def call_api(json: dict) -> Response:
    headers = {
        'X-Application': os.environ['BETFAIR_APP_KEY'],
        'X-Authentication': os.environ['BETFAIR_TOKEN'],
        'content-type': 'application/json'
    }
    try:
        r: Response = requests.post(
            "https://api.betfair.com/exchange/betting/json-rpc/v1",
            headers=headers,
            json={
                "jsonrpc": "2.0",
                **json,
                "id": 1
            },
        )
        return r.json().get("result", {})
    except Exception as e:
        print(e)

Please note that Betfair application key and token need to be present in an environment variable. You can then use the call_api function to query football markets from Betfair, get the market book and place an order if the selection qualifies.

To get the relevant betting markets, the listMarketCatalogue endpoint is called. Here I am only interested in Premier League matches and that's why I use the eventTypeId filter to only select football matches (football has eventTypeId 1) in the Premier League (competitionId 10932509). Another filter is used to only select the match odds market:


def list_market_catalogue(max_results: int = 100):
    json = {
        "method": "SportsAPING/v1.0/listMarketCatalogue",
        "params": {
            "filter": {
                "eventTypeIds": [1],
                "competitionIds": [10932509],
                "marketCountries": ["GB"],
                "marketTypeCodes": ["MATCH_ODDS"],
            },
            "sort": "FIRST_TO_START",
            "maxResults": max_results,
            "marketProjection": [
                "MARKET_START_TIME",
                "EVENT_TYPE",
                "EVENT",
                "COMPETITION",
                "RUNNER_METADATA"
            ]
        },
    }
    return call_api(json)

For each market you can then query the market book via the listMarketBook endpoint. Here you just need to specify the market_ids you are interested in. The response contains offers on the back and lay side as well as the lastPriceTraded. This might serve as a criteria to either select the match for a bet or not.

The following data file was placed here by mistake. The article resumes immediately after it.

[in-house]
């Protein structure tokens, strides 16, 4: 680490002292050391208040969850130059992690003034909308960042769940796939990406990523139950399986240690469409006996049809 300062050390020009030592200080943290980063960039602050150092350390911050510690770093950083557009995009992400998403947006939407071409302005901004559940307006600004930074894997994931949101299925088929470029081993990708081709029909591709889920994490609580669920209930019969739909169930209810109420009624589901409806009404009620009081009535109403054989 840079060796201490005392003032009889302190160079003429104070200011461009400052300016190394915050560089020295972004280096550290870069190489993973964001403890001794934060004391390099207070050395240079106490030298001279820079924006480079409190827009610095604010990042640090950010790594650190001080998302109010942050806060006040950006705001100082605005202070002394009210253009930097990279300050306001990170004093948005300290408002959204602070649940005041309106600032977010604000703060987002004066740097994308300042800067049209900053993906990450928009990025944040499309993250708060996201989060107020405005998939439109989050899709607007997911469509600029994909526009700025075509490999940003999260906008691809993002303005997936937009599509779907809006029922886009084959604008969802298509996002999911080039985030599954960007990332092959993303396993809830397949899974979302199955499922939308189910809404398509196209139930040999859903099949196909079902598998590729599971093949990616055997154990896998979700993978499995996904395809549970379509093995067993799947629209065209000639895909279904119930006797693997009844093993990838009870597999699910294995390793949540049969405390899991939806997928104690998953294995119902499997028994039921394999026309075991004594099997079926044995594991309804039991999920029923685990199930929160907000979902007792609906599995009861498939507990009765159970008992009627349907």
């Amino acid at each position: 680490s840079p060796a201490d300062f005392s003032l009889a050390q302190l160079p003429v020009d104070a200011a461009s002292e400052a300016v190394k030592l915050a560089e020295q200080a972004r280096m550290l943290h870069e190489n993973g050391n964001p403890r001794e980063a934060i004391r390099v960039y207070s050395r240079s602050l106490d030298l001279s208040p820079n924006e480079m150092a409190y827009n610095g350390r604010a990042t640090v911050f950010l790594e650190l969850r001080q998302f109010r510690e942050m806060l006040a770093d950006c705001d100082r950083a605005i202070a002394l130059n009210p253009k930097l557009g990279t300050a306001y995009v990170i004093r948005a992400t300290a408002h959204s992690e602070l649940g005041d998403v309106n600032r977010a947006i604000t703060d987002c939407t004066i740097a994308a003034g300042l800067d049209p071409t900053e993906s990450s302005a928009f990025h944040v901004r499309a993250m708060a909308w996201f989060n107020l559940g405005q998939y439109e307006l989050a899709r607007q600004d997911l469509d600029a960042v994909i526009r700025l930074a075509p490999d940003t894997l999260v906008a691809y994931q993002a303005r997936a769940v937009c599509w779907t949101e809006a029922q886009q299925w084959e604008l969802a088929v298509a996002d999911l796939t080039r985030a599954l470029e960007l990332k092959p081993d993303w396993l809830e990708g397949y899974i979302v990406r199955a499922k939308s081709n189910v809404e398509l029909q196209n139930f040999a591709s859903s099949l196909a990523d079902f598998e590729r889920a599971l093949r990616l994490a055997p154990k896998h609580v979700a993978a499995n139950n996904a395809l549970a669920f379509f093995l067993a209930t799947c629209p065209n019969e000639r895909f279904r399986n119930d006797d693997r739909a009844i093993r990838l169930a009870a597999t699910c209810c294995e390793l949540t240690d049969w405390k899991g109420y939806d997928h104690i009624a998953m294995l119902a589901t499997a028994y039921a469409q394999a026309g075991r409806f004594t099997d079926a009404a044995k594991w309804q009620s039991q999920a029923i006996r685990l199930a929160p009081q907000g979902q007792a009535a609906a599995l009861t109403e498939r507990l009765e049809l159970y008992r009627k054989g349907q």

from typing import List


def list_market_book(market_ids: List[str]):
    json = {
        "method": "SportsAPING/v1.0/listMarketBook",
        "params": {
            "marketIds": market_ids,
            "priceProjection": {
                "priceData": ['EX_BEST_OFFERS']
            }
        }
    }
    return call_api(json)

The last function missing is the part that places the order: Market ID, selection ID, bet size and price can be specified as an argument. The method then places a simple exchange bet, order will be lapsed when the market is turned in-play:


def place_order(
        market_id: str,
        selection_id: str,
        size: float,
        price: float
):
    json = {
        "method": "SportsAPING/v1.0/placeOrders",
        "params": {
            "marketId": market_id,
            "instructions": {
                "orderType": "LIMIT",
                "selectionId": selection_id,
                "side": "BACK",
                "limitOrder": {
                    "size": size,
                    "price": price,
                    "persistenceType": "LAPSE",
                }
            },
        }
    }
    return call_api(json)

The last missing bit is some logic that puts all the building blocks together. Markets are pulled from the API via list_market_catalogue. For each market the market book is obtained and a bet is only placed if the difference in lastPriceTraded is smaller than a certain threshold:


if __name__ == "__main__":
    threshold = 0.3
    markets = list_market_catalogue()
    for market in markets:
        market_book = list_market_book([market.get("marketId")])[0]
        if abs(
                market_book.get("runners")[0].get("lastPriceTraded") - market_book.get("runners")[2].get("lastPriceTraded")
        ) < threshold:
            place_order(
                market.get("marketId"), market_book.get("runners")[1].get("selectionId"), 
                1.0,
                market.get("marketId"), market_book.get("runners")[1].get("lastPriceTraded"),
            )

Please note that this is a very basic implementation for a betting bot and I would put much more work into it before using it. Various parts still need improvement such as filtering matches by market start time, avoid duplicate orders via customer reference, adding logging and proper error handling to just name a few.

Instead of maintaining your own Betfair client you might also have a look at betfairlightweight or other Betfair clients that could help you getting started with betting or trading via API.

Once you have the complete betting script you can then go ahead and deploy it on a server. We will shortly provide a blog post on how we deploy betting bots in production with more details.